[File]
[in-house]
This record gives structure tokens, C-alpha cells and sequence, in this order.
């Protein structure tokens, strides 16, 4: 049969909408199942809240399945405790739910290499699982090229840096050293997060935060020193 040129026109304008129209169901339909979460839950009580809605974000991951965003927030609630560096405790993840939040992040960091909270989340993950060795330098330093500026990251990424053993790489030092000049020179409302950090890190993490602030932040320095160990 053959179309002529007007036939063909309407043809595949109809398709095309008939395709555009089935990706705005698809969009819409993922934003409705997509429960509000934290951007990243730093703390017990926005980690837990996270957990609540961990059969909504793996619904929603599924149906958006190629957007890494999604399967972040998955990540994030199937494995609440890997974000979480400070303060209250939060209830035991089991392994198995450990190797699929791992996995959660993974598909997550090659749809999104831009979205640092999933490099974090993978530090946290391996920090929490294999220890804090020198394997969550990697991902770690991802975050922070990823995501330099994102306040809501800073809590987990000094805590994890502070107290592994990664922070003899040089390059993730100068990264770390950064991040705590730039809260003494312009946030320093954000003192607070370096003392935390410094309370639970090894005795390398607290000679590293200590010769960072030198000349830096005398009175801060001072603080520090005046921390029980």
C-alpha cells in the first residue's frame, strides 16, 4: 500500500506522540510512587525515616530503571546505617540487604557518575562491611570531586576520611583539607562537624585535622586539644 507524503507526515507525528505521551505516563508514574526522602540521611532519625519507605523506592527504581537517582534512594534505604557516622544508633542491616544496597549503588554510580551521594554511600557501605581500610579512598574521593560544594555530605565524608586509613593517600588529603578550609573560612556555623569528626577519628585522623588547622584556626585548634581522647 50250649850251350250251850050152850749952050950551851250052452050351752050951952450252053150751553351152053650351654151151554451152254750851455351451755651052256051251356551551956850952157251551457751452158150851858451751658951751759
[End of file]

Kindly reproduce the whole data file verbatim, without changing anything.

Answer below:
[in-house]
This record gives structure tokens, C-alpha cells and sequence, in this order.
């Protein structure tokens, strides 16, 4: 049969909408199942809240399945405790739910290499699982090229840096050293997060935060020193 040129026109304008129209169901339909979460839950009580809605974000991951965003927030609630560096405790993840939040992040960091909270989340993950060795330098330093500026990251990424053993790489030092000049020179409302950090890190993490602030932040320095160990 053959179309002529007007036939063909309407043809595949109809398709095309008939395709555009089935990706705005698809969009819409993922934003409705997509429960509000934290951007990243730093703390017990926005980690837990996270957990609540961990059969909504793996619904929603599924149906958006190629957007890494999604399967972040998955990540994030199937494995609440890997974000979480400070303060209250939060209830035991089991392994198995450990190797699929791992996995959660993974598909997550090659749809999104831009979205640092999933490099974090993978530090946290391996920090929490294999220890804090020198394997969550990697991902770690991802975050922070990823995501330099994102306040809501800073809590987990000094805590994890502070107290592994990664922070003899040089390059993730100068990264770390950064991040705590730039809260003494312009946030320093954000003192607070370096003392935390410094309370639970090894005795390398607290000679590293200590010769960072030198000349830096005398009175801060001072603080520090005046921390029980």
C-alpha cells in the first residue's frame, strides 16, 4: 500500500506522540510512587525515616530503571546505617540487604557518575562491611570531586576520611583539607562537624585535622586539644 507524503507526515507525528505521551505516563508514574526522602540521611532519625519507605523506592527504581537517582534512594534505604557516622544508633542491616544496597549503588554510580551521594554511600557501605581500610579512598574521593560544594555530605565524608586509613593517600588529603578550609573560612556555623569528626577519628585522623588547622584556626585548634581522647 50250649850251350250251850050152850749952050950551851250052452050351752050951952450252053150751553351152053650351654151151554451152254750851455351451755651052256051251356551551956850952157251551457751452158150851858451751658951751759